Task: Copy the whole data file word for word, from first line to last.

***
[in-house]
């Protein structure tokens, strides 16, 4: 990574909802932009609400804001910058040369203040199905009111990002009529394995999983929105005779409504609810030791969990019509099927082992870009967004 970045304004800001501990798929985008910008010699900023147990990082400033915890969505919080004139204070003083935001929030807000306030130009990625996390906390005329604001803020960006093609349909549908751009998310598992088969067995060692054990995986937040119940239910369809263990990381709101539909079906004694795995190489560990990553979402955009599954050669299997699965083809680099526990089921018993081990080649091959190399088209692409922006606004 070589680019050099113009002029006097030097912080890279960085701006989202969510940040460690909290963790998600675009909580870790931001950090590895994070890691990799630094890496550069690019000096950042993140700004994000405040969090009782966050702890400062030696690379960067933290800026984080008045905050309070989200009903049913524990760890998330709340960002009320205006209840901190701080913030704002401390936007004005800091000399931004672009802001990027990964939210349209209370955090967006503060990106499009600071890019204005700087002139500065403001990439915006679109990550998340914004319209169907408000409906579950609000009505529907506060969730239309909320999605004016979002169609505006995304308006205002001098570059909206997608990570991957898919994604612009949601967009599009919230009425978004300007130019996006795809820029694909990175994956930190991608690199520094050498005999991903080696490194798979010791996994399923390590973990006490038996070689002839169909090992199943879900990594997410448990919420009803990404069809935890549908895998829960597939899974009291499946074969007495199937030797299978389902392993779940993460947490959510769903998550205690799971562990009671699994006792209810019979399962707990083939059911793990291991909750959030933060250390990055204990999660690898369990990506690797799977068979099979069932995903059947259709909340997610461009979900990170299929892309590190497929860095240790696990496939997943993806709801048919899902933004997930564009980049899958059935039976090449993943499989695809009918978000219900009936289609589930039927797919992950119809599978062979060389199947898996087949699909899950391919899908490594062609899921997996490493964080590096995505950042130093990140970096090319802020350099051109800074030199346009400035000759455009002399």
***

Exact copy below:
[in-house]
């Protein structure tokens, strides 16, 4: 990574909802932009609400804001910058040369203040199905009111990002009529394995999983929105005779409504609810030791969990019509099927082992870009967004 970045304004800001501990798929985008910008010699900023147990990082400033915890969505919080004139204070003083935001929030807000306030130009990625996390906390005329604001803020960006093609349909549908751009998310598992088969067995060692054990995986937040119940239910369809263990990381709101539909079906004694795995190489560990990553979402955009599954050669299997699965083809680099526990089921018993081990080649091959190399088209692409922006606004 070589680019050099113009002029006097030097912080890279960085701006989202969510940040460690909290963790998600675009909580870790931001950090590895994070890691990799630094890496550069690019000096950042993140700004994000405040969090009782966050702890400062030696690379960067933290800026984080008045905050309070989200009903049913524990760890998330709340960002009320205006209840901190701080913030704002401390936007004005800091000399931004672009802001990027990964939210349209209370955090967006503060990106499009600071890019204005700087002139500065403001990439915006679109990550998340914004319209169907408000409906579950609000009505529907506060969730239309909320999605004016979002169609505006995304308006205002001098570059909206997608990570991957898919994604612009949601967009599009919230009425978004300007130019996006795809820029694909990175994956930190991608690199520094050498005999991903080696490194798979010791996994399923390590973990006490038996070689002839169909090992199943879900990594997410448990919420009803990404069809935890549908895998829960597939899974009291499946074969007495199937030797299978389902392993779940993460947490959510769903998550205690799971562990009671699994006792209810019979399962707990083939059911793990291991909750959030933060250390990055204990999660690898369990990506690797799977068979099979069932995903059947259709909340997610461009979900990170299929892309590190497929860095240790696990496939997943993806709801048919899902933004997930564009980049899958059935039976090449993943499989695809009918978000219900009936289609589930039927797919992950119809599978062979060389199947898996087949699909899950391919899908490594062609899921997996490493964080590096995505950042130093990140970096090319802020350099051109800074030199346009400035000759455009002399």